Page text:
Establishment of E-Courts in India is an important aspect of judicial and legal reforms in India. However, despite this pressing need India has been doing nothing in this regard except giving press statements since 2003. Till March 2013, we are still waiting for the establishment of first e-court in India. E-Courts in India cannot be established till we have experts who can manage this ambitious e-governance pilot project. Similarly, we also need to train judges and lawyers regarding not only e-courts but also for laws like cyber law and telecommunication laws. India has to do much more than mere press statements and opening of e-courts on “papers only” if it really wishes to encash the benefits of Information and Communication Technology (ICT) for effective, speedier and constitutional justice delivery system. The ICT Trends of India 2009 have proved that Indian e-governance initiatives like E-Courts, E-Bharat, etc have failed due to lack of proper training, management and insight.
However, if the courts have to keep in step and play their part in restoring public confidence in the legal system then they must find new ways to improve the efficiency and effectiveness of their operations. Information and Communication technology (ICT) can be a panacea for the dying judicial system of India. We can effectively use ICT for establishment of E-Courts in India so that E-Judiciary in India can be a reality.
However, the task is really difficult to achieve because of lack of expertise, techno-legal training and absence of time bound performance. Every year in the month of February, the tenure of E-Courts Committee is extended for another year. This shows there is a lack of Political Will to achieve the task as merely extending time for another year without performance report and accountability is just a pretext to avoid the ultimate accomplishment, i.e. establishment of E-Courts in India.
The fact remains that despite all glamorous conferences and public announcements, we do not have even a single E-Court in India and there is not even a single case that has been filed, contested and finally adjudicated through an E-Court System in India. Where those claimed E-Courts are and what cases they had adjudicated is still a big mystery.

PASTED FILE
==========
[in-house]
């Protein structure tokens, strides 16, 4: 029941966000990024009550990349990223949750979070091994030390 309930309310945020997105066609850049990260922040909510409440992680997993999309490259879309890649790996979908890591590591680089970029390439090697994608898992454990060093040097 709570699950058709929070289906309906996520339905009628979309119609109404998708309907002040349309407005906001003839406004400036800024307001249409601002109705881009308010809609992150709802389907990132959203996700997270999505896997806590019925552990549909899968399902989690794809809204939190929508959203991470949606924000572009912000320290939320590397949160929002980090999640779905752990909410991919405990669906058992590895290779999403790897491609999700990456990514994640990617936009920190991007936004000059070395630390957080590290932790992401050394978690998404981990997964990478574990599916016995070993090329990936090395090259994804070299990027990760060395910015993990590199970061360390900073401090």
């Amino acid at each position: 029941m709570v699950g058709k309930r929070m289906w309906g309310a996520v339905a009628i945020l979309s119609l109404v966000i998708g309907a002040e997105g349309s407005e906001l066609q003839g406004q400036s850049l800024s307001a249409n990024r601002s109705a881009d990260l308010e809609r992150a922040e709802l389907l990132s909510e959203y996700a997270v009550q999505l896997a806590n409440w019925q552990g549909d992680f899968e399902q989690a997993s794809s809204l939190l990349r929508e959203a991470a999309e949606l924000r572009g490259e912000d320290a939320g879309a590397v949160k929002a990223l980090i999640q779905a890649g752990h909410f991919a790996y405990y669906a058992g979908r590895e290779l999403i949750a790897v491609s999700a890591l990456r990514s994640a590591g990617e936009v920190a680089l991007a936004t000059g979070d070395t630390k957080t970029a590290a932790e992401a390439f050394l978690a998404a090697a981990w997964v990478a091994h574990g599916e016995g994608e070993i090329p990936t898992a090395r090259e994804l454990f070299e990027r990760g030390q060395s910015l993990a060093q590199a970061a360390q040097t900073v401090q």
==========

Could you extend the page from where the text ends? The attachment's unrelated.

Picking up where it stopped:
(1) E-Courts Policy: Setting Policy for various aspects of E-Courts is the first and foremost requirement. In the absence of a well defined and pre decided framework, no direction can be given to the E-Courts scheme of India.
(2) Connectivity: Creating an interconnected system across all court levels is an important aspect of E-courts. The District Courts in India must be connected with High Courts and Supreme Court for better, timely and effective disposal of cases.
(3) Simplicity And User Friendly: E-Court mechanism must be not only simple but also be user friendly. The litigants must find the e-Courts facilities in India very easy to adopt.
(4) Scope: In India we consider mere computerisation as establishment of E-Courts. In reality, E-Courts is much broader than mere computerisation and filing facilities.
(5) Authentication: Authentication plays an important role in fixing attribution and legal responsibility. There must be a “Technology Neutral Mechanism” to authenticate various stages of E-Courts usages.
(6) Integrity: E-Courts must ensure integration among court and justice systems.
(7) Security: Security of E-Courts Infrastructure and System is of paramount importance. A system must be put in place that provides secure access to case information for appropriate parties
(8) Data Keeping: All the information regarding use of E-Courts facilities must be duly recorded and stored. These include maintaining proper records of e-file minute entries, notification/service, summons, warrants, bail orders, etc for ready and subsequent references.
(9) Payment Gateway: A secure, efficient and fully operational payment gateway must be established so that various payments and fees regarding court cases can be made online.
(10) Absence Of Monopoly: The E-Courts Project must not be given to a single vendor. Instead the E-Court Committee of India must adopt a multiple vendor approach.
There is no "Public Declaration" of extension of E-Court Committee's tenure since February 2010 and it seems to have been dissolved.